It was just over 10 months ago that I self-published my first book, Psych Meds Made Simple, in February this year. Then book #2, Making Sense of Psychiatric Diagnosis, followed in September. It’s been a lot crammed into 10 months!
In a way, it feels like it’s been longer than that. There’s been a lot to learn, and it’s gotten to the point where I feel pretty comfortable that I know what I’m doing, and that I can fumble along not too badly, even when it comes to things where I don’t know what I’m doing. I’ve come a long way from feeling totally overwhelmed by Amazon’s publishing process when I first started out.
I’m really impressed by how many bloggers have taken that leap and decided to release their books out into the world. Some people have self-published, while others have been published by a mental health publisher like Trigger Publishing. From my perspective, the publishing route is far less important than the fact that people are choosing to be brave and share their work.
It sounds like there are quite a number of people in the blogging community who are at some stage of considering writing a book, which I think is really amazing. While not everyone will be able to get published by an established publisher, anyone can be self-published. There may be a lot to learn and some fear to overcome, but you can do it.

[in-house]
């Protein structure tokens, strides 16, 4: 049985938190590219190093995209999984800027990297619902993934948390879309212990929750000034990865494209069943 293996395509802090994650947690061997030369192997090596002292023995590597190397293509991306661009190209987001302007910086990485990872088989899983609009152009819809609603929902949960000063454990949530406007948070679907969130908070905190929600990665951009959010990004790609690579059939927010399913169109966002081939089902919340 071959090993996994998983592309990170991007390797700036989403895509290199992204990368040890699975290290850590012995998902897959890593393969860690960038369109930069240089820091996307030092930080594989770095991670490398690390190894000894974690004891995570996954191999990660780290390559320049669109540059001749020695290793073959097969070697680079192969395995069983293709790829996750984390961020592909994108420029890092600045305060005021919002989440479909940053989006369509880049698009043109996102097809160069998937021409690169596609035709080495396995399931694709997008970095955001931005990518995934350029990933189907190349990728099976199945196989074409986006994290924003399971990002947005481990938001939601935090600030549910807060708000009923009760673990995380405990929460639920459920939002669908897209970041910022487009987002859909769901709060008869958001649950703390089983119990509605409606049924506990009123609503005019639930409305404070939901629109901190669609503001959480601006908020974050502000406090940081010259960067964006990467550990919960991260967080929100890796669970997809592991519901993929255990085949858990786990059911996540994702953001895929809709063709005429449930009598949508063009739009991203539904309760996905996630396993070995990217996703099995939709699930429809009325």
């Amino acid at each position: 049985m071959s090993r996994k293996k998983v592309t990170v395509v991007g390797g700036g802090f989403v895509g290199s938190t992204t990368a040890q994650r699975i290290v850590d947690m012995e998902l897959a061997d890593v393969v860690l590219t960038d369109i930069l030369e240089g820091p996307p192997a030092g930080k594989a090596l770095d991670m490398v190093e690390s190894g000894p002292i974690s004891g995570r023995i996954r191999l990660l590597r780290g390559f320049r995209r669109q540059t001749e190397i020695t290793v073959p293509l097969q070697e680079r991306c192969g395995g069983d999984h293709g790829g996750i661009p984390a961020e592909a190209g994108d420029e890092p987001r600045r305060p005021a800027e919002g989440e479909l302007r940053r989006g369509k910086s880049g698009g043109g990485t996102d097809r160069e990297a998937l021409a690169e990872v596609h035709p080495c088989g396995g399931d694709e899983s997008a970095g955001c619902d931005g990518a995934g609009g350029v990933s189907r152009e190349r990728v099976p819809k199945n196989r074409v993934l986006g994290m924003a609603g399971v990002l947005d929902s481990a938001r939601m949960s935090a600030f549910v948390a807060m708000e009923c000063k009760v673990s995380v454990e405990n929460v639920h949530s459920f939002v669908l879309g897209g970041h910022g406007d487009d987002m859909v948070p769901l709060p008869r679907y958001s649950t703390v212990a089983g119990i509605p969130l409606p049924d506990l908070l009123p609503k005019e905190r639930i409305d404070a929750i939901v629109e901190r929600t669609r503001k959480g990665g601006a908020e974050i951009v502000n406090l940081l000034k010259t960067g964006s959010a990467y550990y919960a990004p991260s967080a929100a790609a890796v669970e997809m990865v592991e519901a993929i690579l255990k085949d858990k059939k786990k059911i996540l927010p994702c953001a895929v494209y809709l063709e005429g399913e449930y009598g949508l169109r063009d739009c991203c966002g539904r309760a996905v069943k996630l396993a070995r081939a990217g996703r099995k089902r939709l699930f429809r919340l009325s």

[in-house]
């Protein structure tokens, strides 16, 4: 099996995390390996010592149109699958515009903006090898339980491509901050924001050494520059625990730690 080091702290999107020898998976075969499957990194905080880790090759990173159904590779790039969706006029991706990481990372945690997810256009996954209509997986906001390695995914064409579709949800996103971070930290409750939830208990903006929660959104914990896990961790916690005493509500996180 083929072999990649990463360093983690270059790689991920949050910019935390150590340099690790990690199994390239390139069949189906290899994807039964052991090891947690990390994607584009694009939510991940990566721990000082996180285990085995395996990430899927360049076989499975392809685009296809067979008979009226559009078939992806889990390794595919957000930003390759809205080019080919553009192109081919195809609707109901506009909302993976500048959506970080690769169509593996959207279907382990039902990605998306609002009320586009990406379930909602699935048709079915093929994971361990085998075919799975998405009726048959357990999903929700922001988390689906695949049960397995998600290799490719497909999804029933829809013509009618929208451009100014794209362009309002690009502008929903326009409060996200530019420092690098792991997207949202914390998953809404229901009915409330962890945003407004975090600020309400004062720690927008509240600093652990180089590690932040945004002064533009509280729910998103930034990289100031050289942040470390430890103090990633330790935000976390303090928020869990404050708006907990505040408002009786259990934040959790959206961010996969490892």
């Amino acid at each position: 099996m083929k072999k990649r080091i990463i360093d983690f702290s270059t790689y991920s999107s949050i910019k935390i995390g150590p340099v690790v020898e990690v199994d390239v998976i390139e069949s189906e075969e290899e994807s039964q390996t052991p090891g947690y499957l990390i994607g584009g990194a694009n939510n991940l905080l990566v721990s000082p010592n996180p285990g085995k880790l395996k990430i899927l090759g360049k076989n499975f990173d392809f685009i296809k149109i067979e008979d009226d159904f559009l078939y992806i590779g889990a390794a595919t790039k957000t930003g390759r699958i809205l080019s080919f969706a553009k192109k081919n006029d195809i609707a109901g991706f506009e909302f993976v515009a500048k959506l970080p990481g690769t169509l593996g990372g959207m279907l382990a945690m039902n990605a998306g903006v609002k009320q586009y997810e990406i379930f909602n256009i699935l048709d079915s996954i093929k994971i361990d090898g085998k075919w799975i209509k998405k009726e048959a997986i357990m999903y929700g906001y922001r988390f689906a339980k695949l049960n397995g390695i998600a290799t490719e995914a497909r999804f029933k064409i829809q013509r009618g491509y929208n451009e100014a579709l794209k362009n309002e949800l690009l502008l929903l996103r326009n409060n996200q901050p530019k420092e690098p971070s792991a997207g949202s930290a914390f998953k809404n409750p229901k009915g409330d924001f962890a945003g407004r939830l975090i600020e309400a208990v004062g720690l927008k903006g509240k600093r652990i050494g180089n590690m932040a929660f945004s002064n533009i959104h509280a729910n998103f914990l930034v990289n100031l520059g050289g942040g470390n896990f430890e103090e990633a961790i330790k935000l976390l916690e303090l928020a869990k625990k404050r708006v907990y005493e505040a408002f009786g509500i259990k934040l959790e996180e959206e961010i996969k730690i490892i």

Don’t expect to make a lot of money, because most of us won’t, but there’s something very satisfying about finishing a book and getting it up for sale, particularly the first one. And yes, you’re allowed to call yourself an author even if the only person who ends up buying a copy is your grandma.
So if you’re thinking about writing a book, I say go for it. Let go of the doubt, let go of the insecurity, and just do it.
A Beginner’s Guide to Self-Publishing is a mini e-book containing all the knowledge and tricks that I’ve picked up from self-publishing two books. It’s available from the MH@H Store.